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BINTEL BRIEFI don’t like my friend’s boyfriend. Do I have to invite him to my wedding? 

Bintel says: You’re the bride, but remember that all actions have consequences

A Bintel Brief, Yiddish for a bundle of letters, has been solving reader dilemmas since 1906. Send yours via email, social media or this form.

Dear Bintel, 

My partner and I are in the midst of planning our upcoming nuptials and that, of course, means coming up with a guest list. Our plan is to have a rather intimate wedding with those who mean the most to us, as we think this will be more fun and a way to save money. 

On the list is one of my good friends, who is in a semi-rocky relationship with a guy we’d rather not invite.

For starters, I’m not a fan of how he treats her (or her dog). In the two years they’ve been together, while I’ve seen her, I have only interacted with him a handful of times, the last of which was over a year ago. So they don’t always socialize together. My fiancé has also never met him — or her, for that matter.

Not inviting her is not an option. But we’d like to give his seat to someone we really want to be there rather than this person we hardly know and do not like. 

I know that according to social norms, if someone is in a long-term relationship, you’re supposed to invite them as a couple. Do we have to?

Baffled Bride

Dear Baffled,

Wedding guest lists are famously a source of stress: Kids or no kids? Who merits a plus-one? What manner of misbehavior results in being axed? So know you’re not alone.

Social norms, as you put it, are always evolving, and generally vary by community, so I don’t think there’s a clear etiquette answer for you. And, at the end of the day, it’s your wedding, and you can choose to invite who you want. 

But remember: You also aren’t operating in a vacuum, and your decision will have an impact on your relationship with your friend. 

The Torah includes a prohibition on onaat devarim, or wronging others. While the text focuses on monetary abuse, the sages expand it into a wide-ranging examination of interpersonal obligation: what we owe those with whom we are in community. And one of the biggest prohibitions is on publicly embarrassing others. The Talmud says it is worse than committing adultery and even compares it to murder. Regardless of whether you have a good excuse, the rabbis warn, it’s still forbidden to hurt or embarrass someone.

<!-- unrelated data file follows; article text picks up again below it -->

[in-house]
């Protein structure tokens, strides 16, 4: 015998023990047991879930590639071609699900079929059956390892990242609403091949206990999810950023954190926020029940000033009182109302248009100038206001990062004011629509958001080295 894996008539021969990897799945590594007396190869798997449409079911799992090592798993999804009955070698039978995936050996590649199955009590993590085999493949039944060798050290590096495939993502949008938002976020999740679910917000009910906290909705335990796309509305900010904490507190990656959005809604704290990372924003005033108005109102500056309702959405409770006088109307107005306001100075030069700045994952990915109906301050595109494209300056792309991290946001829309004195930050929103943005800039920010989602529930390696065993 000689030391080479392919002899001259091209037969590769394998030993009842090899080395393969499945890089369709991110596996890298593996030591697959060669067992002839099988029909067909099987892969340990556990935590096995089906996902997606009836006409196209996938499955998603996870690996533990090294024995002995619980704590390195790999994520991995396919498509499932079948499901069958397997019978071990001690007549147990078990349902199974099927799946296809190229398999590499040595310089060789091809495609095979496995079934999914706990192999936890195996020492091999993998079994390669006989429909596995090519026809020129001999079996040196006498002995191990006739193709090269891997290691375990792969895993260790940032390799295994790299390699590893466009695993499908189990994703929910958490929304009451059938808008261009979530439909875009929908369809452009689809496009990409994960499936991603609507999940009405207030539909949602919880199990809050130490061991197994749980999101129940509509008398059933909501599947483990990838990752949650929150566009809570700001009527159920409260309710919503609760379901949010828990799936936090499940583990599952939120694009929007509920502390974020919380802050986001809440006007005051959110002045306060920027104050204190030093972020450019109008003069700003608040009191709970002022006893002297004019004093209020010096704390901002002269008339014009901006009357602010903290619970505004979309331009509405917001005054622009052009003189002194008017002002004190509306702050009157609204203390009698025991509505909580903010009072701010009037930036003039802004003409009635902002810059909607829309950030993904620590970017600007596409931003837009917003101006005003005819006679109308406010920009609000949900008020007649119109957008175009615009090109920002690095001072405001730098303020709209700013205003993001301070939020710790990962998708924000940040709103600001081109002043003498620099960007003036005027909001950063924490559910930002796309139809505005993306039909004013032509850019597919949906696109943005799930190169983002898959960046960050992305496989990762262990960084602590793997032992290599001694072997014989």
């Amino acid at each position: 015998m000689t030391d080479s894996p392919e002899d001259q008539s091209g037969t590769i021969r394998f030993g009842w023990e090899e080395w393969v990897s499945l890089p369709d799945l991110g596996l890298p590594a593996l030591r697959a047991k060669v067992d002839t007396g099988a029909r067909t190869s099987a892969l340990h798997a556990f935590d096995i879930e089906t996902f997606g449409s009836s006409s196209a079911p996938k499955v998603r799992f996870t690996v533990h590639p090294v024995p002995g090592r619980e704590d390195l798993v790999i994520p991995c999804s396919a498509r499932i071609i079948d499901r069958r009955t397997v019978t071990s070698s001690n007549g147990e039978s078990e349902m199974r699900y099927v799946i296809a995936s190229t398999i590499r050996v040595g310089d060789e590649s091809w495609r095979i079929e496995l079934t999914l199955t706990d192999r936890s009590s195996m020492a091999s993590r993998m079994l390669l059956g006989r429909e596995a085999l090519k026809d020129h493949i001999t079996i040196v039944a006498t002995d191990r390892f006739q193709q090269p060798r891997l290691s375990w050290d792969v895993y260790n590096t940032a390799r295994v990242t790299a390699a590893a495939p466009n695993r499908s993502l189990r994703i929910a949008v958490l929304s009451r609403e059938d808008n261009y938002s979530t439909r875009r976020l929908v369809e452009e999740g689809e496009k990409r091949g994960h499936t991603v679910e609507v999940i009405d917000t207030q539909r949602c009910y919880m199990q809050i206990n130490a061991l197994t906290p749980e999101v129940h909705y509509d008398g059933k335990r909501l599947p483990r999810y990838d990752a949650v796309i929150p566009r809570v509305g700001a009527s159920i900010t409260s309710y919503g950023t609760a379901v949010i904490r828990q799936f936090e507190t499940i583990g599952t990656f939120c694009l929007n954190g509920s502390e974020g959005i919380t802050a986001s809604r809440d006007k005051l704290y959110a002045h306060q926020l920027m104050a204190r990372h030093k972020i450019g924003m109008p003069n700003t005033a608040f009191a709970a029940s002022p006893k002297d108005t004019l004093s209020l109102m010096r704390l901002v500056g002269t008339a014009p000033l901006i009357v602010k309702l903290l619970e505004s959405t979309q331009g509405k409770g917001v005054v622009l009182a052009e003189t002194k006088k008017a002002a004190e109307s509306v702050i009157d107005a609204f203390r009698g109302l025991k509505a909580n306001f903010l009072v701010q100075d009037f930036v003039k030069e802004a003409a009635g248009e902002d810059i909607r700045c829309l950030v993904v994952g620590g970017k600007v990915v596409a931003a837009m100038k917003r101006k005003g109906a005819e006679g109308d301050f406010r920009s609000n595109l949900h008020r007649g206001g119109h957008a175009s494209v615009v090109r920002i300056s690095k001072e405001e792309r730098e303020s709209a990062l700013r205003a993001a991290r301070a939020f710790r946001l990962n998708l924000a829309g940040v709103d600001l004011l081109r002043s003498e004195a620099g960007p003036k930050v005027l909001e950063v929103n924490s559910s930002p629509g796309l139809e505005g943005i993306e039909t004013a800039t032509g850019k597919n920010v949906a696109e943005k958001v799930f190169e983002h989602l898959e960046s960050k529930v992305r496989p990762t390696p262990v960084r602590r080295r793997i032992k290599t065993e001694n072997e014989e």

The Talmud uses a wide variety of examples, but I think the most relevant to your dilemma is not reminding someone about past transgressions, even if you think by doing so you will help them; besides, highlighting the boyfriend’s mistakes is probably not going to help your friend.

It would be one thing if you were not inviting anyone’s partners in order to keep numbers down. But cutting out only this friend’s boyfriend will feel personal to her. And, let’s be honest — it is personal.

You may not like your friend’s choice, but it’s her choice. She’s an adult, and even if you disapprove of the relationship, it’s disrespectful to pass judgment on it in such a public way. Other guests would likely notice his absence, putting her in the awkward situation of having to explain your decision. Or she might be hurt enough to choose not to attend, which could damage or destroy a long-time friendship.

So, instead of leaving him out, why not try to turn things around? Try to interact with him more before your wedding. Maybe have the two of them over for Shabbat or ask for a double date. Bonus: Your fiancé will finally get to meet your friend. (You cite barely seeing the boyfriend as proof he’s unimportant, but your good friend has never met your soon-to-be husband!)

And ask your friend more about what makes their relationship good; people often use time with their close friends to kvetch, but there are usually positive traits that they’re not bothering to detail. Maybe if you can understand his good side, you’ll feel better about having him at your wedding.

Jewish tradition also places a high value on the couple’s joy at their wedding, so certainly, you can make whatever decisions you want. You just can’t expect them to be consequence-free.

So here’s my question for you: Might your guilt over insulting your friend — or the possibility of her skipping your happy day — be just as distracting as this man’s presence? I’m not so sure that axing him from your guest list will bring you joy in the end.

Beg to differ? Send your advice for Baffled Bride to [email protected], or submit a question of your own via this anonymous form.


A few weeks ago, Shocked at Shul asked Bintel what to do about the fact that she keeps running into multiple ex-boyfriends at her synagogue. Bintel advised her not to leave her synagogue, or try to control her exes’ religious journeys; she’ll most likely find peace by simply letting things be and leaning into her welcoming community.

A reader wrote in to add this: “I imagine you were also thinking — I certainly was — that Shocked needs to grow up. Of course, that would be counterproductive (and not a nice thing to say). Nevertheless, I might have noted that Shocked was obviously distressed over this, and that counseling might help her gain a different perspective on the situation.”

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